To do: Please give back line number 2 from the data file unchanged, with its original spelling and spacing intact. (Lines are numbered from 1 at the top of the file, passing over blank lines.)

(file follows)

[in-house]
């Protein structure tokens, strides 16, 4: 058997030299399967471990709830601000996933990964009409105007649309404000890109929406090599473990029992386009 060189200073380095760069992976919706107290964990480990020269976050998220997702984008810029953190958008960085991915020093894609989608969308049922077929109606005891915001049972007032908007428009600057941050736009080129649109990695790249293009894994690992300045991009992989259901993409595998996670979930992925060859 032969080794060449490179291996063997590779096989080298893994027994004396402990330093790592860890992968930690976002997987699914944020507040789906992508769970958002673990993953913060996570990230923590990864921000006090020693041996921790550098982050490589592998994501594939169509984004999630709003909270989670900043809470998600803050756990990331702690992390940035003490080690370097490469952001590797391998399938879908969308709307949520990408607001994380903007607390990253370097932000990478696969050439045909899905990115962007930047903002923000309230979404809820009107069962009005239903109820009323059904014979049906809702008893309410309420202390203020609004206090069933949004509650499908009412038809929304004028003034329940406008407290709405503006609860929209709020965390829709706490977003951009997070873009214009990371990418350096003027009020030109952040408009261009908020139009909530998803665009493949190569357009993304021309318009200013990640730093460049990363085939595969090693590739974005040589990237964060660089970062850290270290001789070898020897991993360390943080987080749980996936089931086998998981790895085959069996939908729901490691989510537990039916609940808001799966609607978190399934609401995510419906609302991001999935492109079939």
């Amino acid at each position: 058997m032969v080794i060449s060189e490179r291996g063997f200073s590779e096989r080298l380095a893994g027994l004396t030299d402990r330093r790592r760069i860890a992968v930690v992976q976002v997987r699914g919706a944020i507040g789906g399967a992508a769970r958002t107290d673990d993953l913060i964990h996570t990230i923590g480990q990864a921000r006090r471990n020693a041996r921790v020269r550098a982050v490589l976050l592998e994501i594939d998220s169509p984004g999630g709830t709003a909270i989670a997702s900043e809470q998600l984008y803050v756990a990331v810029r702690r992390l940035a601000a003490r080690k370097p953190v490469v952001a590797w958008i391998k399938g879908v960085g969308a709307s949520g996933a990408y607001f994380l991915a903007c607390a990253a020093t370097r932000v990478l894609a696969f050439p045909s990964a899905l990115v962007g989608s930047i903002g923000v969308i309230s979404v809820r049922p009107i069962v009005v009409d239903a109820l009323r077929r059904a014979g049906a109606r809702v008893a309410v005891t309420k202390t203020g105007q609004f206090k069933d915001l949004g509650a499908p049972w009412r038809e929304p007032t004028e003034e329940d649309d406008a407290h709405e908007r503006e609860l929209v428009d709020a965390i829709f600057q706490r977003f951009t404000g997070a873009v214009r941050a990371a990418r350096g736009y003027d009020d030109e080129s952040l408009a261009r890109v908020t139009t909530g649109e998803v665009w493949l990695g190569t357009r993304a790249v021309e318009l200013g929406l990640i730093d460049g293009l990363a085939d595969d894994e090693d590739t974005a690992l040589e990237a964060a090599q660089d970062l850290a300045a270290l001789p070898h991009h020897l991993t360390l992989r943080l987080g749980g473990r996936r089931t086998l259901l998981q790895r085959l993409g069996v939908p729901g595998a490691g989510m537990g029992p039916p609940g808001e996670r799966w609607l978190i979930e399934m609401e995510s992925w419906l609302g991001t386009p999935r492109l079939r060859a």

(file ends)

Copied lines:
């Protein structure tokens, strides 16, 4: 058997030299399967471990709830601000996933990964009409105007649309404000890109929406090599473990029992386009 060189200073380095760069992976919706107290964990480990020269976050998220997702984008810029953190958008960085991915020093894609989608969308049922077929109606005891915001049972007032908007428009600057941050736009080129649109990695790249293009894994690992300045991009992989259901993409595998996670979930992925060859 032969080794060449490179291996063997590779096989080298893994027994004396402990330093790592860890992968930690976002997987699914944020507040789906992508769970958002673990993953913060996570990230923590990864921000006090020693041996921790550098982050490589592998994501594939169509984004999630709003909270989670900043809470998600803050756990990331702690992390940035003490080690370097490469952001590797391998399938879908969308709307949520990408607001994380903007607390990253370097932000990478696969050439045909899905990115962007930047903002923000309230979404809820009107069962009005239903109820009323059904014979049906809702008893309410309420202390203020609004206090069933949004509650499908009412038809929304004028003034329940406008407290709405503006609860929209709020965390829709706490977003951009997070873009214009990371990418350096003027009020030109952040408009261009908020139009909530998803665009493949190569357009993304021309318009200013990640730093460049990363085939595969090693590739974005040589990237964060660089970062850290270290001789070898020897991993360390943080987080749980996936089931086998998981790895085959069996939908729901490691989510537990039916609940808001799966609607978190399934609401995510419906609302991001999935492109079939």